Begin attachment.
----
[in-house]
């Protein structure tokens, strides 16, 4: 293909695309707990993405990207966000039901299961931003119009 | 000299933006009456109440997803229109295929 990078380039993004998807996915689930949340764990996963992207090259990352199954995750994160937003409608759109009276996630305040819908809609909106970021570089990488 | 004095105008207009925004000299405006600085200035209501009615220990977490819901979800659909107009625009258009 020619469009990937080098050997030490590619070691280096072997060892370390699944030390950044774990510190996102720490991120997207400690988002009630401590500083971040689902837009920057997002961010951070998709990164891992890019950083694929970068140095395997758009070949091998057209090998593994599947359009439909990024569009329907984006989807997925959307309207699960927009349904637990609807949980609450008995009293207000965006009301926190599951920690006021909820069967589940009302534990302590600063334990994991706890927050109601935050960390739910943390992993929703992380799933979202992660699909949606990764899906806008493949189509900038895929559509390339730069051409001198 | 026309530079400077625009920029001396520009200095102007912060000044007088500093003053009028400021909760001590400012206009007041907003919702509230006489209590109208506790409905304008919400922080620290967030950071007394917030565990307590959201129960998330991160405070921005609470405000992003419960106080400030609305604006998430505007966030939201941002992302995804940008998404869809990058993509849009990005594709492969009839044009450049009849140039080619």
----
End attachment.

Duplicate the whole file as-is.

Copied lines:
[in-house]
């Protein structure tokens, strides 16, 4: 293909695309707990993405990207966000039901299961931003119009 | 000299933006009456109440997803229109295929 990078380039993004998807996915689930949340764990996963992207090259990352199954995750994160937003409608759109009276996630305040819908809609909106970021570089990488 | 004095105008207009925004000299405006600085200035209501009615220990977490819901979800659909107009625009258009 020619469009990937080098050997030490590619070691280096072997060892370390699944030390950044774990510190996102720490991120997207400690988002009630401590500083971040689902837009920057997002961010951070998709990164891992890019950083694929970068140095395997758009070949091998057209090998593994599947359009439909990024569009329907984006989807997925959307309207699960927009349904637990609807949980609450008995009293207000965006009301926190599951920690006021909820069967589940009302534990302590600063334990994991706890927050109601935050960390739910943390992993929703992380799933979202992660699909949606990764899906806008493949189509900038895929559509390339730069051409001198 | 026309530079400077625009920029001396520009200095102007912060000044007088500093003053009028400021909760001590400012206009007041907003919702509230006489209590109208506790409905304008919400922080620290967030950071007394917030565990307590959201129960998330991160405070921005609470405000992003419960106080400030609305604006998430505007966030939201941002992302995804940008998404869809990058993509849009990005594709492969009839044009450049009849140039080619």